Eventually, Rabboni would concede that synthetic pesticides should probably be used, the problem being that the only pesticides approved for use in Europe had proved ineffective. He indicated that he was willing to ignore farmers who might resort to using prohibited substances and not punish them for using chemicals that science oversight bodies around the world have deemed safe and which are routinely used in North America but deemed ‘dangerous’ by EU authorities who are guided by the precautionary principle, and thus banned. Then in July, just as Rabonni was easing up on which chemicals might be used against the corn borer, Italy became the ninth EU country to slam the door shut on any possibility of allowing its farmers to grow GM corn, although the corn had never officially been grown previously.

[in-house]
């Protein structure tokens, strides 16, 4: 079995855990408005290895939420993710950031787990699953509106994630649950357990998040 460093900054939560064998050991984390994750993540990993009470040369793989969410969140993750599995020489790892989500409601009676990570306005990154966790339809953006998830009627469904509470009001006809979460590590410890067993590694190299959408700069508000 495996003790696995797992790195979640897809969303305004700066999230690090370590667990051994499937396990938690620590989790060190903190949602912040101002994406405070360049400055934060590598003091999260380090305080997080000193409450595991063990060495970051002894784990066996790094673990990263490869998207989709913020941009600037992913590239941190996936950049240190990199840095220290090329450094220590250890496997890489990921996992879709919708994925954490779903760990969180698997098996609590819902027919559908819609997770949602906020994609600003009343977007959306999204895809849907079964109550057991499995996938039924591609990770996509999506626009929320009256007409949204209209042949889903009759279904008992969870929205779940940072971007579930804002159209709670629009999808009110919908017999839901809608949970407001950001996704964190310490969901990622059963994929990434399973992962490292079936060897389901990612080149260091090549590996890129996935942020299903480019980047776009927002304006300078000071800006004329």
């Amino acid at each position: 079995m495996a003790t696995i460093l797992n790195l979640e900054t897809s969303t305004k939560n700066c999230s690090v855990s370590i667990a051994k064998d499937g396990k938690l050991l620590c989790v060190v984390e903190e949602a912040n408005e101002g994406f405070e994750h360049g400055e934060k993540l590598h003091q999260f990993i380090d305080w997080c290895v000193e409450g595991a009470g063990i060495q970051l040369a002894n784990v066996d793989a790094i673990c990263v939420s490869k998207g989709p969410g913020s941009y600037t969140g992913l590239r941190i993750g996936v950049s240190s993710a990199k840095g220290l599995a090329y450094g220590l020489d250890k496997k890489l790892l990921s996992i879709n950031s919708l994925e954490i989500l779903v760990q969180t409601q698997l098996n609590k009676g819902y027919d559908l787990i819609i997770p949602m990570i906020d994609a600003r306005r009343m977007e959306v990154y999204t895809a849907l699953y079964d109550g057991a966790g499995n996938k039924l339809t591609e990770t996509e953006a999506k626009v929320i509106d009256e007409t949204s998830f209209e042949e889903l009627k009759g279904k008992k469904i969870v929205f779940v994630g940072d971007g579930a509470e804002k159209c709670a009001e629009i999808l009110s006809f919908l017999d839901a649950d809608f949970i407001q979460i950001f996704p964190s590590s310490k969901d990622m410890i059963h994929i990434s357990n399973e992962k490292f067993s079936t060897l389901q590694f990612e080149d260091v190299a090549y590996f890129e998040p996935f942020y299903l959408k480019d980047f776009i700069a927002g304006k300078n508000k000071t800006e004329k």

Corn farmers in North America no longer face problems like this. In addition to having a longer list of approved chemicals at their disposal, farmers grow genetically modified (GM) varieties of corn that are resistant to this pesky parasite, resulting in fewer chemicals used per-acre to protect against pests. As an added bonus, thanks to extensive research and development by some of the world’s leading crop scientists working for leading agri-corporate giants, these varieties are also drought tolerant.